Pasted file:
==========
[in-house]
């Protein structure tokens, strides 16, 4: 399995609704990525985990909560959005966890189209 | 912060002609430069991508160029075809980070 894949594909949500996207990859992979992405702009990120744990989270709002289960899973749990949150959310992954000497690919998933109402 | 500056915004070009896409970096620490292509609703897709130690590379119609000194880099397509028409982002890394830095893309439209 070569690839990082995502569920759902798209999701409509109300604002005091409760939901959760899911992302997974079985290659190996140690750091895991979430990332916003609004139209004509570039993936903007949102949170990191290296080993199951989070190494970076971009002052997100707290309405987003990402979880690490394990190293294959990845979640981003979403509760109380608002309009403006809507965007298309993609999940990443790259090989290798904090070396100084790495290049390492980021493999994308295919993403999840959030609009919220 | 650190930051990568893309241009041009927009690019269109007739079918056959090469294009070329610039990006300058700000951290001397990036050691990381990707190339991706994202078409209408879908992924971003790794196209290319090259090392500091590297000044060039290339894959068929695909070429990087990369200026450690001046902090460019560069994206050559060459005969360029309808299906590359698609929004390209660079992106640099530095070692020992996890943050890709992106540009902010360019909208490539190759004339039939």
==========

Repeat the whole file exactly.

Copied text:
[in-house]
């Protein structure tokens, strides 16, 4: 399995609704990525985990909560959005966890189209 | 912060002609430069991508160029075809980070 894949594909949500996207990859992979992405702009990120744990989270709002289960899973749990949150959310992954000497690919998933109402 | 500056915004070009896409970096620490292509609703897709130690590379119609000194880099397509028409982002890394830095893309439209 070569690839990082995502569920759902798209999701409509109300604002005091409760939901959760899911992302997974079985290659190996140690750091895991979430990332916003609004139209004509570039993936903007949102949170990191290296080993199951989070190494970076971009002052997100707290309405987003990402979880690490394990190293294959990845979640981003979403509760109380608002309009403006809507965007298309993609999940990443790259090989290798904090070396100084790495290049390492980021493999994308295919993403999840959030609009919220 | 650190930051990568893309241009041009927009690019269109007739079918056959090469294009070329610039990006300058700000951290001397990036050691990381990707190339991706994202078409209408879908992924971003790794196209290319090259090392500091590297000044060039290339894959068929695909070429990087990369200026450690001046902090460019560069994206050559060459005969360029309808299906590359698609929004390209660079992106640099530095070692020992996890943050890709992106540009902010360019909208490539190759004339039939």